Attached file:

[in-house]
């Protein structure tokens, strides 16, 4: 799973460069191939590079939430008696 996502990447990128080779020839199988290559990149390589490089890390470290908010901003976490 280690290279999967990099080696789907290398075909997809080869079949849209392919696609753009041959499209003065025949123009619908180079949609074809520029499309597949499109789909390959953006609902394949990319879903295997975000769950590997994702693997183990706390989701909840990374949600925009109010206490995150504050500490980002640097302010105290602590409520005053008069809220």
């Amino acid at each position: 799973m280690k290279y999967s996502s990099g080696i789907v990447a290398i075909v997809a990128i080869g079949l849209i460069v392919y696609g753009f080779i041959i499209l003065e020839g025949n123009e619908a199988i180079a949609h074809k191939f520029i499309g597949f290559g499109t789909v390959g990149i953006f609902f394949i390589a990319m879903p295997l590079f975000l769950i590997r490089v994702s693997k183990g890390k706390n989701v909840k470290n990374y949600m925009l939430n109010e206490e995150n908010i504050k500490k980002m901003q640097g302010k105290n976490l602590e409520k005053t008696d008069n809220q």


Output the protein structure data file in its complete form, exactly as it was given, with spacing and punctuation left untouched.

[in-house]
């Protein structure tokens, strides 16, 4: 799973460069191939590079939430008696 996502990447990128080779020839199988290559990149390589490089890390470290908010901003976490 280690290279999967990099080696789907290398075909997809080869079949849209392919696609753009041959499209003065025949123009619908180079949609074809520029499309597949499109789909390959953006609902394949990319879903295997975000769950590997994702693997183990706390989701909840990374949600925009109010206490995150504050500490980002640097302010105290602590409520005053008069809220």
């Amino acid at each position: 799973m280690k290279y999967s996502s990099g080696i789907v990447a290398i075909v997809a990128i080869g079949l849209i460069v392919y696609g753009f080779i041959i499209l003065e020839g025949n123009e619908a199988i180079a949609h074809k191939f520029i499309g597949f290559g499109t789909v390959g990149i953006f609902f394949i390589a990319m879903p295997l590079f975000l769950i590997r490089v994702s693997k183990g890390k706390n989701v909840k470290n990374y949600m925009l939430n109010e206490e995150n908010i504050k500490k980002m901003q640097g302010k105290n976490l602590e409520k005053t008696d008069n809220q």